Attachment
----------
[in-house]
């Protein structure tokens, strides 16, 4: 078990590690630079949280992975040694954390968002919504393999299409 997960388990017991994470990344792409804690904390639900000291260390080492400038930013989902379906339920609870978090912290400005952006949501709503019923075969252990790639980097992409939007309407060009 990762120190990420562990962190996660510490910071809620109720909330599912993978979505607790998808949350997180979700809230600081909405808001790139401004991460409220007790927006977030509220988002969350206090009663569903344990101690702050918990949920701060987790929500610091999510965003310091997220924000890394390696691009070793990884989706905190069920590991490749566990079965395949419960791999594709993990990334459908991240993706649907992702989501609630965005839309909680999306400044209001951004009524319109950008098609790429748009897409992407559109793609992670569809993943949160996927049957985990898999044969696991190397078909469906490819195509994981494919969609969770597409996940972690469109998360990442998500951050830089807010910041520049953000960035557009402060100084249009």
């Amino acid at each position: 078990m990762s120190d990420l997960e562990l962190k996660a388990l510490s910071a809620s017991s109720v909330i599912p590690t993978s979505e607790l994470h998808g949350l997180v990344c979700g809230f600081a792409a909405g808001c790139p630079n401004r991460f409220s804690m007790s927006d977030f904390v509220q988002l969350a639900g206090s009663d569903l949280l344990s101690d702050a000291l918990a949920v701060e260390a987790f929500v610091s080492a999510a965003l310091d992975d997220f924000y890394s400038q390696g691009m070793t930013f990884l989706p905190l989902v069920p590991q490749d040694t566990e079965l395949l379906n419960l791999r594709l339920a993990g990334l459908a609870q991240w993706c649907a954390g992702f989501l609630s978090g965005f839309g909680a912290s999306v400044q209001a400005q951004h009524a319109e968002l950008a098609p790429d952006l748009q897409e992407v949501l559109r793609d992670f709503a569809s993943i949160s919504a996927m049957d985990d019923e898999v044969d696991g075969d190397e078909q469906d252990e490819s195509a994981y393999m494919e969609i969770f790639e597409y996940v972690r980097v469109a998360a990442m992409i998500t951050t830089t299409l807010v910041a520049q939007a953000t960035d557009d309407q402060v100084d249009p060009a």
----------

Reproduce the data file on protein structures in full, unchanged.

[in-house]
């Protein structure tokens, strides 16, 4: 078990590690630079949280992975040694954390968002919504393999299409 997960388990017991994470990344792409804690904390639900000291260390080492400038930013989902379906339920609870978090912290400005952006949501709503019923075969252990790639980097992409939007309407060009 990762120190990420562990962190996660510490910071809620109720909330599912993978979505607790998808949350997180979700809230600081909405808001790139401004991460409220007790927006977030509220988002969350206090009663569903344990101690702050918990949920701060987790929500610091999510965003310091997220924000890394390696691009070793990884989706905190069920590991490749566990079965395949419960791999594709993990990334459908991240993706649907992702989501609630965005839309909680999306400044209001951004009524319109950008098609790429748009897409992407559109793609992670569809993943949160996927049957985990898999044969696991190397078909469906490819195509994981494919969609969770597409996940972690469109998360990442998500951050830089807010910041520049953000960035557009402060100084249009």
């Amino acid at each position: 078990m990762s120190d990420l997960e562990l962190k996660a388990l510490s910071a809620s017991s109720v909330i599912p590690t993978s979505e607790l994470h998808g949350l997180v990344c979700g809230f600081a792409a909405g808001c790139p630079n401004r991460f409220s804690m007790s927006d977030f904390v509220q988002l969350a639900g206090s009663d569903l949280l344990s101690d702050a000291l918990a949920v701060e260390a987790f929500v610091s080492a999510a965003l310091d992975d997220f924000y890394s400038q390696g691009m070793t930013f990884l989706p905190l989902v069920p590991q490749d040694t566990e079965l395949l379906n419960l791999r594709l339920a993990g990334l459908a609870q991240w993706c649907a954390g992702f989501l609630s978090g965005f839309g909680a912290s999306v400044q209001a400005q951004h009524a319109e968002l950008a098609p790429d952006l748009q897409e992407v949501l559109r793609d992670f709503a569809s993943i949160s919504a996927m049957d985990d019923e898999v044969d696991g075969d190397e078909q469906d252990e490819s195509a994981y393999m494919e969609i969770f790639e597409y996940v972690r980097v469109a998360a990442m992409i998500t951050t830089t299409l807010v910041a520049q939007a953000t960035d557009d309407q402060v100084d249009p060009a």